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From the New York Times bestselling author of I Can’t Date Jesus, which Vogue called “a piece of personal and cultural storytelling that is as fun as it is illuminating,” comes a wry and insightful essay collection that explores the financial and emotional cost of chasing your dreams.
Ever since Oprah Winfrey told the 2007 graduating class of Howard University, “Don’t be afraid,” Michael Arceneaux has been scared to death. You should never do the opposite of what Oprah instructs you to do, but when you don’t have her pocket change, how can you not be terrified of the consequences of pursuing your dreams?
Michael has never shied away from discussing his struggles with debt, but in I Don’t Want to Die Poor, he reveals the extent to which it has an impact on every facet of his life—how he dates; how he seeks medical care (or in some cases, is unable to); how he wrestles with the question of whether or not he should have chosen a more financially secure path; and finally, how he has dealt with his “dream” turning into an ongoing nightmare as he realizes one bad decision could unravel all that he’s earned. You know, actual “economic anxiety.”
I Don’t Want to Die Poor is an unforgettable and relatable examination about what it’s like leading a life that often feels out of your control. But in Michael’s voice that’s “as joyful as he is shrewd” (BuzzFeed), these razor-sharp essays will still manage to make you laugh and remind you that you’re not alone in this often intimidating journey.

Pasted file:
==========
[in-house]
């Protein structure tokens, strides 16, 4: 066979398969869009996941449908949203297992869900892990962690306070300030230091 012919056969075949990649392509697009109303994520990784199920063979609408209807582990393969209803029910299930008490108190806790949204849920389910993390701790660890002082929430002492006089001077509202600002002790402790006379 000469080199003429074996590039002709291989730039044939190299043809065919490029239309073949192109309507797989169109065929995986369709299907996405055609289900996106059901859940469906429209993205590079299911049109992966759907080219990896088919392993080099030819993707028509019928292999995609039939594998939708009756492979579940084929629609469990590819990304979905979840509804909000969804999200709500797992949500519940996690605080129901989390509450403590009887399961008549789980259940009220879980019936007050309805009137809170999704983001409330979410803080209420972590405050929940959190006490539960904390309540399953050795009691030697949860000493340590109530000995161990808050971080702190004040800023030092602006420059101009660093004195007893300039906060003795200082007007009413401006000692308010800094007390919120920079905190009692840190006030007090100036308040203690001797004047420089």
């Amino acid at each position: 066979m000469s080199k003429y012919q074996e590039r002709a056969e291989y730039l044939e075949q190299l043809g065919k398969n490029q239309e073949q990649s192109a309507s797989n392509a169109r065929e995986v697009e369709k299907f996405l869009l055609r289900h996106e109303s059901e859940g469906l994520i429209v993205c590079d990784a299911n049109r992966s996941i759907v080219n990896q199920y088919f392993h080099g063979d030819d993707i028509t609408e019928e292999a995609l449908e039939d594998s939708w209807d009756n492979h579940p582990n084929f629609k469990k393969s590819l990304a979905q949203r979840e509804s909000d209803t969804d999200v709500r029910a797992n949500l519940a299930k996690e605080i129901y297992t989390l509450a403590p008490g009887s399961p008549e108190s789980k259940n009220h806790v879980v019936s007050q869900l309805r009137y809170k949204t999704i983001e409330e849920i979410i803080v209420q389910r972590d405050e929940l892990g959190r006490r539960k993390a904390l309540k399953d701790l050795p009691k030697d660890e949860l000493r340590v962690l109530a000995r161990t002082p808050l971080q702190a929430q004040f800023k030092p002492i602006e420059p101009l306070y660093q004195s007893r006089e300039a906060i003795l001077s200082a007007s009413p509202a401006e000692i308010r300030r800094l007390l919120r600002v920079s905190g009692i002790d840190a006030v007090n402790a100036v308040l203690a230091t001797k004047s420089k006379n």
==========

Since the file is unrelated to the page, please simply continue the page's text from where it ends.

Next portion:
About the Author
Michael Arceneaux is the New York Times bestselling author of I Can’t Date Jesus: Love, Sex, Family, Race, and Other Reasons I’ve Put My Faith in Beyoncé. He has written for The New York Times, The Washington Post,Essence, Esquire, Ebony, Elle, Rolling Stone, and many other publications on and off Al Gore’s internet. He’s ran his mouth on MSNBC, NPR, VH1, Viceland, Comedy Central, SiriusXM, and elsewhere. His second book is I Don’t Want to Die Poor. He’s working very hard to avoid such fate.